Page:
We’re in the midst of quarantine during the Covid-19 pandemic. Our school hasn’t changed substantially– a few moving parts, but online classes and group discussions over the internet have been normal parts of our day for awhile. I have a bunch of friends, though, who are home schooling out of necessity. They’re interested in seeing what God is doing, but they’ve got some immediate challenges with such a huge paradigm shift of moving from traditional school to home school.
I thought I’d take the time to talk through one of the biggest surprises to me about schooling at home: crying children! Perhaps it will encourage you.
It didn’t take long to discover that kids cry a lot over schoolwork when they are at home. All of my kids cried over math, even though they all love math. They’ve all cried over writing assignments. I’ve felt every emotion when my kids cry over school: Perplexed, embarrassed, irritated, heartbroken. I used to feel guilty about all the crying. I know they wouldn’t cry like this at a “real” school. Kids there would laugh at them if they cried. They might get in trouble. There’s no time for crying, and some kids would kind of want to impress their teachers. Most kids will feel the social pressure to stuff the emotions inside and do the work.
What I figured out was that when kids are home, their feelings are closer to the surface. It’s not a bad thing in itself. We have time to slow down and actually deal with the emotions instead of hiding them, or letting them build up. The tears give me an opportunity to share with them what God is teaching me about finding my hope in God, biblical ideas on growth, faithfulness, success, responding to failure, and so on.
It does mean that some days we talk about trouble and discouragement as much as math or writing. I’ve grown comfortable with the emotions, because I figure learning what to do when I’m overwhelmed or discouraged is a vital part of becoming an adult. If walking that road with my children eases the journey, then I like what I’m doing. As they’ve gotten older, they don’t cry as much, but we still do get tears.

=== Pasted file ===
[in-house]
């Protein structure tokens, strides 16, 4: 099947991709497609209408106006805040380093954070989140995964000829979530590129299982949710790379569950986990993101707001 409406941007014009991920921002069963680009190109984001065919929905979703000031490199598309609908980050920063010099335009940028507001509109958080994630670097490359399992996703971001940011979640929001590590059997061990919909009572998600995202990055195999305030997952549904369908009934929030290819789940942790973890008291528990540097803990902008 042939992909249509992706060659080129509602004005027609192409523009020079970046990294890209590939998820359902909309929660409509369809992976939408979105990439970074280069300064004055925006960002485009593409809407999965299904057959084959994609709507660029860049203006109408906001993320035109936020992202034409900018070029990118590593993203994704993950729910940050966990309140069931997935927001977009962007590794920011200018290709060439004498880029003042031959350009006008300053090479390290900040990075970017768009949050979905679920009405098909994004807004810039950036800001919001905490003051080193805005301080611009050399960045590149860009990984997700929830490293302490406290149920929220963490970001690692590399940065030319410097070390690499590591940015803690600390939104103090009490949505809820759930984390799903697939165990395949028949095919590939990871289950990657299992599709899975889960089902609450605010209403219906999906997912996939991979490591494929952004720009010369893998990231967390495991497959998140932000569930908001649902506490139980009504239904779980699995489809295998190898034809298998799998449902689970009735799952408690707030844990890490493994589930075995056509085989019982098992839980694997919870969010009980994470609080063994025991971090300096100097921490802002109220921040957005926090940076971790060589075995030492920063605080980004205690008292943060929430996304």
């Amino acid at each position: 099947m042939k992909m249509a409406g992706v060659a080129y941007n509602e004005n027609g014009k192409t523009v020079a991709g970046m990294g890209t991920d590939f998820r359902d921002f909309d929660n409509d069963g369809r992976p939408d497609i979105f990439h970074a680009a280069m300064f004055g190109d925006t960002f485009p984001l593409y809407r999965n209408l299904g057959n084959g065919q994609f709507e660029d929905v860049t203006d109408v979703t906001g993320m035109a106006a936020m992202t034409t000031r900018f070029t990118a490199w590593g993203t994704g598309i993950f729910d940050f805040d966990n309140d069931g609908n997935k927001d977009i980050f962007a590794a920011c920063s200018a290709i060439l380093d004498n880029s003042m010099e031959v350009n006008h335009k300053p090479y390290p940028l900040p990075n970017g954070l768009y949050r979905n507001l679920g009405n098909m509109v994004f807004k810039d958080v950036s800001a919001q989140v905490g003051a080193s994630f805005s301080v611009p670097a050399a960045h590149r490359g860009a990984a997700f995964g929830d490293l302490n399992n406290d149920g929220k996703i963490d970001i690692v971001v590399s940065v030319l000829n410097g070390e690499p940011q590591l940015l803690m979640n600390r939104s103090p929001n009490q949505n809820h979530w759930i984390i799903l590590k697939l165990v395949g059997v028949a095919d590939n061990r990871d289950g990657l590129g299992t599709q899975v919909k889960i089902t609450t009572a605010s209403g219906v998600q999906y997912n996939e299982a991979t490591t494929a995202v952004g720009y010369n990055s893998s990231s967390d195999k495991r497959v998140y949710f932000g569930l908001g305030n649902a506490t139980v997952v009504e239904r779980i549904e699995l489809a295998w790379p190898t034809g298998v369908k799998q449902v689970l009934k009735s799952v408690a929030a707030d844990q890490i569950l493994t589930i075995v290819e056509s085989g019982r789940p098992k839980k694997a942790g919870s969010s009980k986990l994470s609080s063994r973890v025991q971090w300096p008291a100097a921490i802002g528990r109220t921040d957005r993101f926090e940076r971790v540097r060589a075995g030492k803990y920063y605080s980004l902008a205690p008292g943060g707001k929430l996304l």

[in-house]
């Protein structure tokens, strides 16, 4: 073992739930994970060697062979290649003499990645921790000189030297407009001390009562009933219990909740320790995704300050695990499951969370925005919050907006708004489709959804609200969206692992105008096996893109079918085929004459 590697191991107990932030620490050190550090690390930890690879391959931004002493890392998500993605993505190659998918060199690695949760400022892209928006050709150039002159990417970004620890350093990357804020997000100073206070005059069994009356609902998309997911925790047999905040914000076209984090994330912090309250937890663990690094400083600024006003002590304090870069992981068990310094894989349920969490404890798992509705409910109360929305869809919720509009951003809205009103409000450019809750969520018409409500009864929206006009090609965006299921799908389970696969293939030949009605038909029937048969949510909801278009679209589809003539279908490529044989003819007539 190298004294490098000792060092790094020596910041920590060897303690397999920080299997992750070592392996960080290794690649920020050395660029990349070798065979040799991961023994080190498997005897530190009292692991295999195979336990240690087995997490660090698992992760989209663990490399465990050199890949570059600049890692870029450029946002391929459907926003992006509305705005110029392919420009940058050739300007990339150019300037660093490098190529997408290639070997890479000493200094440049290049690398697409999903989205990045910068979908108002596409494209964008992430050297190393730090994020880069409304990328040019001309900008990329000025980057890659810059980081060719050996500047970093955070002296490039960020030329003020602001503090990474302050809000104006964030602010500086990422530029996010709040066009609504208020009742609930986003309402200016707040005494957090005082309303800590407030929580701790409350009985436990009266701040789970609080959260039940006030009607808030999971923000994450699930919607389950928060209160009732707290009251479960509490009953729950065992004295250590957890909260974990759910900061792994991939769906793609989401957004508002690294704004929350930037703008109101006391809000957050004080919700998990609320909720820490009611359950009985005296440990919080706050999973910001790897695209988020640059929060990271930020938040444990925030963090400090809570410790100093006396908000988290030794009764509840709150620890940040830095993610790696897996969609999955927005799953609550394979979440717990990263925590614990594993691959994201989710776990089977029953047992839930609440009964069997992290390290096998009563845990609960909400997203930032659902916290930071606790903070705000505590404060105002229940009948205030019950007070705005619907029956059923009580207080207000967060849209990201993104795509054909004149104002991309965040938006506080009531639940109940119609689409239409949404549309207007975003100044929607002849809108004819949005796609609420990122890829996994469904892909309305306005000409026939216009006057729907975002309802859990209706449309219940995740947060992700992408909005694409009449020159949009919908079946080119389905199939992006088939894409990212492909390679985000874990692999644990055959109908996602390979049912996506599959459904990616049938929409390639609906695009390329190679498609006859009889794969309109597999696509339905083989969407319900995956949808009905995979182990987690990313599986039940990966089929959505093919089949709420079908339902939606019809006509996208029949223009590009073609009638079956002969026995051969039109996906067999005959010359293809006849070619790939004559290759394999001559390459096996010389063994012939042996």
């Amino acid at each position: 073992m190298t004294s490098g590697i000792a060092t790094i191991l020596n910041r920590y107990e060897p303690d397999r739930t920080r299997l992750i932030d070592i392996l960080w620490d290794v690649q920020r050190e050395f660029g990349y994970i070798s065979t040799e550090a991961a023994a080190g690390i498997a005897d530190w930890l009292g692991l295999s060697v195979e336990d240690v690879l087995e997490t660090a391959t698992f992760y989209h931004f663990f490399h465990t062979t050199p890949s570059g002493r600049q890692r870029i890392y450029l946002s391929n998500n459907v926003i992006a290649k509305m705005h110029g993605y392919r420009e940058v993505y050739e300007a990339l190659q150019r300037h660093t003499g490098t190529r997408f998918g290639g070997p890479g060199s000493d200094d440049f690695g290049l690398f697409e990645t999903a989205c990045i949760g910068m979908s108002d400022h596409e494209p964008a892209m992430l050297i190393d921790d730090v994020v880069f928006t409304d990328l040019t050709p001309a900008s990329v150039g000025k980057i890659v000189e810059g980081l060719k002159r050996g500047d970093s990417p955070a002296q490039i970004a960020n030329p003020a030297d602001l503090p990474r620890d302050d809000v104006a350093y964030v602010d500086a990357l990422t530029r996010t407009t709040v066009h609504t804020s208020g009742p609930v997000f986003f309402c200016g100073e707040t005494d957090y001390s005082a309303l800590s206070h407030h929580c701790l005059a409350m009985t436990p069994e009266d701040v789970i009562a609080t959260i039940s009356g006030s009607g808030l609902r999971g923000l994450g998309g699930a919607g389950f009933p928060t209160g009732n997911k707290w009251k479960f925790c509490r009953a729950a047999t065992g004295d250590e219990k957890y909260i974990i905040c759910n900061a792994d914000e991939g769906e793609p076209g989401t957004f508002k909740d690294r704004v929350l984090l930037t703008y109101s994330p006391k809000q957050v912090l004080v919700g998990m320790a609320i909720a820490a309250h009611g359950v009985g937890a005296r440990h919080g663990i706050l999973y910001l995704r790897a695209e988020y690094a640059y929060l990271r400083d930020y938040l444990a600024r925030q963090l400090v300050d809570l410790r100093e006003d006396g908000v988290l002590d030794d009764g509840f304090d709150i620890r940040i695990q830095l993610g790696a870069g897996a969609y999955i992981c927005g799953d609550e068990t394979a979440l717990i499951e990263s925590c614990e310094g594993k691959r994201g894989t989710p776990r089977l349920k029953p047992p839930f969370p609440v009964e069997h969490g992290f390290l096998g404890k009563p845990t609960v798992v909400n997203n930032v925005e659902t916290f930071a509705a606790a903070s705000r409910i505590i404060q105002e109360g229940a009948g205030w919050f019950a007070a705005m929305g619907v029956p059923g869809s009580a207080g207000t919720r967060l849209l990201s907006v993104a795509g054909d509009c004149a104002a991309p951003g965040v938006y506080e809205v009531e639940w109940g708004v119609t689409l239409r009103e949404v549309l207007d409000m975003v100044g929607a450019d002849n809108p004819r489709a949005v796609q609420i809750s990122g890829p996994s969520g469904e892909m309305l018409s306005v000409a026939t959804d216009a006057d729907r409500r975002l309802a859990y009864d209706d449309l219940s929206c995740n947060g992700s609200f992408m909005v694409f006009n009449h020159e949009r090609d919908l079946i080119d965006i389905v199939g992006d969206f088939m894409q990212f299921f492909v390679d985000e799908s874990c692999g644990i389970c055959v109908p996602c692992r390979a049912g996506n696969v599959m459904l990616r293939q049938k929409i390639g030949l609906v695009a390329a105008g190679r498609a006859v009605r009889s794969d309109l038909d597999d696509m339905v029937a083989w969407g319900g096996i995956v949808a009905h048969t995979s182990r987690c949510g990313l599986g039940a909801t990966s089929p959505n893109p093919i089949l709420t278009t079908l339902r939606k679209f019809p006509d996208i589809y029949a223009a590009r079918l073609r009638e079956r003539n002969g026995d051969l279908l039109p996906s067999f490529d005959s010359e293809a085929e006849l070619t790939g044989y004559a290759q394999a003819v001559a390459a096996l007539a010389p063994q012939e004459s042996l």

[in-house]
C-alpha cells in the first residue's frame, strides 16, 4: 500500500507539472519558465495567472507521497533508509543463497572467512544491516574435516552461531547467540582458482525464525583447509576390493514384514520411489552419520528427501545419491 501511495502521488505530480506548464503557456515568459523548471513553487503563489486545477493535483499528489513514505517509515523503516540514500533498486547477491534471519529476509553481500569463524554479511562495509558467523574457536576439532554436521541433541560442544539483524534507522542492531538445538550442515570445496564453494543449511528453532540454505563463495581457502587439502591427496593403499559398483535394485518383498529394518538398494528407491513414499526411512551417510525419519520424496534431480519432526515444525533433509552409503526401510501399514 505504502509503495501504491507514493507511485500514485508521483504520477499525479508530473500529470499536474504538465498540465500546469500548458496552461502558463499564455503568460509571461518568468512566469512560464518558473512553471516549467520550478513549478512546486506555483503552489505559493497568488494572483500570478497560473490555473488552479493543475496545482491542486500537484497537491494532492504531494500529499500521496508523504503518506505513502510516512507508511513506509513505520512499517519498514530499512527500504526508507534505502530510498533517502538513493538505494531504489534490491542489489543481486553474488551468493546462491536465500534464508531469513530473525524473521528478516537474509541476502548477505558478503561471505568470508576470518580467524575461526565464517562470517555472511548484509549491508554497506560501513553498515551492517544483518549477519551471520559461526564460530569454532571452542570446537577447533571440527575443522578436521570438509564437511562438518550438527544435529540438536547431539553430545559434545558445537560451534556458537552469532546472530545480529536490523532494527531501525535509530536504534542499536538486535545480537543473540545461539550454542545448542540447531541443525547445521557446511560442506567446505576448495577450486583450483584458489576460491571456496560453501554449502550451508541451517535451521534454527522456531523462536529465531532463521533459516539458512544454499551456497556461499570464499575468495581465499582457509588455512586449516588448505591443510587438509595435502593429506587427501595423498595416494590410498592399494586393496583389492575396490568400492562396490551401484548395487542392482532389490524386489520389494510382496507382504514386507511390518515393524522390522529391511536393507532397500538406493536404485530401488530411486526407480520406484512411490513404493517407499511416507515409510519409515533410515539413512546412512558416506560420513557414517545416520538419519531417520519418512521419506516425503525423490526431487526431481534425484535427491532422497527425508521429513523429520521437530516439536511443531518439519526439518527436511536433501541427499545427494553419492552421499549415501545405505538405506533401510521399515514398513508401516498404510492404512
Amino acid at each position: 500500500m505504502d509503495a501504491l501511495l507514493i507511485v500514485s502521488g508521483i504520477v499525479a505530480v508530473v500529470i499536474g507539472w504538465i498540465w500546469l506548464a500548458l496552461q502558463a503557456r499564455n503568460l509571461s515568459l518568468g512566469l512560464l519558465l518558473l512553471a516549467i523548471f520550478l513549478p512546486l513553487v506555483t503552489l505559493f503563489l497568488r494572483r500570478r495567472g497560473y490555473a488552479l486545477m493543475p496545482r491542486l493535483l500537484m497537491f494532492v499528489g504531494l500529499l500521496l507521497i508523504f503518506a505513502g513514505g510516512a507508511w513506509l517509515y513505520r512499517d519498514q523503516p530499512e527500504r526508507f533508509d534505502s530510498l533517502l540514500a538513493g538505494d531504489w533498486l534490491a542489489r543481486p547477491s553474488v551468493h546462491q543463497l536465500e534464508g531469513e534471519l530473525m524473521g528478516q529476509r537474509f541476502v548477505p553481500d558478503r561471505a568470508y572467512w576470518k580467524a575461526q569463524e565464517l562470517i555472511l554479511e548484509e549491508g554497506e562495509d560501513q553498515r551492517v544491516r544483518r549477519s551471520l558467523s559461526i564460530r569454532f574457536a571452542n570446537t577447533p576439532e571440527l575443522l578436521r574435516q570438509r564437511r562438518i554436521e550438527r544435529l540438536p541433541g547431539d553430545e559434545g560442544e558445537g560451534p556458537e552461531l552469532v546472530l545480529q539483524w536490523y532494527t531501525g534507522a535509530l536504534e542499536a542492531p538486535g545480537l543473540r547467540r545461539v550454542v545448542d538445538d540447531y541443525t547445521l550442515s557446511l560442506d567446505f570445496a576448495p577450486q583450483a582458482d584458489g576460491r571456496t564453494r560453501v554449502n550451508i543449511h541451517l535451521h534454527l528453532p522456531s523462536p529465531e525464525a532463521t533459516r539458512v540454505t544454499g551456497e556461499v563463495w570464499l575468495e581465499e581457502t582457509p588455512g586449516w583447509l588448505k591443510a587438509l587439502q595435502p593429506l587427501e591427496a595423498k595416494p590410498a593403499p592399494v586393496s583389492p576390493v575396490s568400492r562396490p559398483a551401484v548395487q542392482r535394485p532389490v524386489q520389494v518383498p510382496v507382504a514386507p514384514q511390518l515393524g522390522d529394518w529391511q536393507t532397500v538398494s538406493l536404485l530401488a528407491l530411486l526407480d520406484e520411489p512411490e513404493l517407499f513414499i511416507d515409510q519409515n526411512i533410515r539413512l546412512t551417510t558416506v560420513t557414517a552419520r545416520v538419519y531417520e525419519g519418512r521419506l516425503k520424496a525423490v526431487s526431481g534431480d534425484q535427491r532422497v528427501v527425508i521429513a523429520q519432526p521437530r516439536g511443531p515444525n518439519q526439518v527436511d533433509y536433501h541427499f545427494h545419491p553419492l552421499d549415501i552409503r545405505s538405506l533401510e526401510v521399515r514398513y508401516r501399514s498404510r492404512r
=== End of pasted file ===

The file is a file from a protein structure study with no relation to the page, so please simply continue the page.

On the other hand, I’ve taken a new look at our emotional conversations since I’ve been talking with my friends who are suddenly schooling their children at home. I’m paying attention to my limitations. I can’t always erase their grief or emotions by talking about it, or by telling them to climb a tree, or by having them make a good lunch. I give the scripture and truth, and they’re still emotional and overwhelmed. Perhaps I need to take a lesson from the teachers in traditional school– sometimes you tell yourself truth, but then go do the work that you need to do. If we wait until we feel better to finish our responsibilities, we’ll be waiting a long time.
Yes, I still love being able to talk through some of those emotions with my children, but I’m also thankful for the reminder that setting emotions aside to do a job isn’t repressive or harmful, either!
In all labor there is profit, but idle chatter leads only to poverty. Proverbs 14:23
But be doers of the word, and not hearers only, deceiving yourselves. For if anyone is a hearer of the word and not a doer, he is like a man observing his natural face in a mirror; for he observes himself, goes away, and immediately forgets what kind of man he was. But he who looks into the perfect law of liberty and continues in it, and is not a forgetful hearer but a doer of the work, this one will be blessed in what he does. James 1:22-25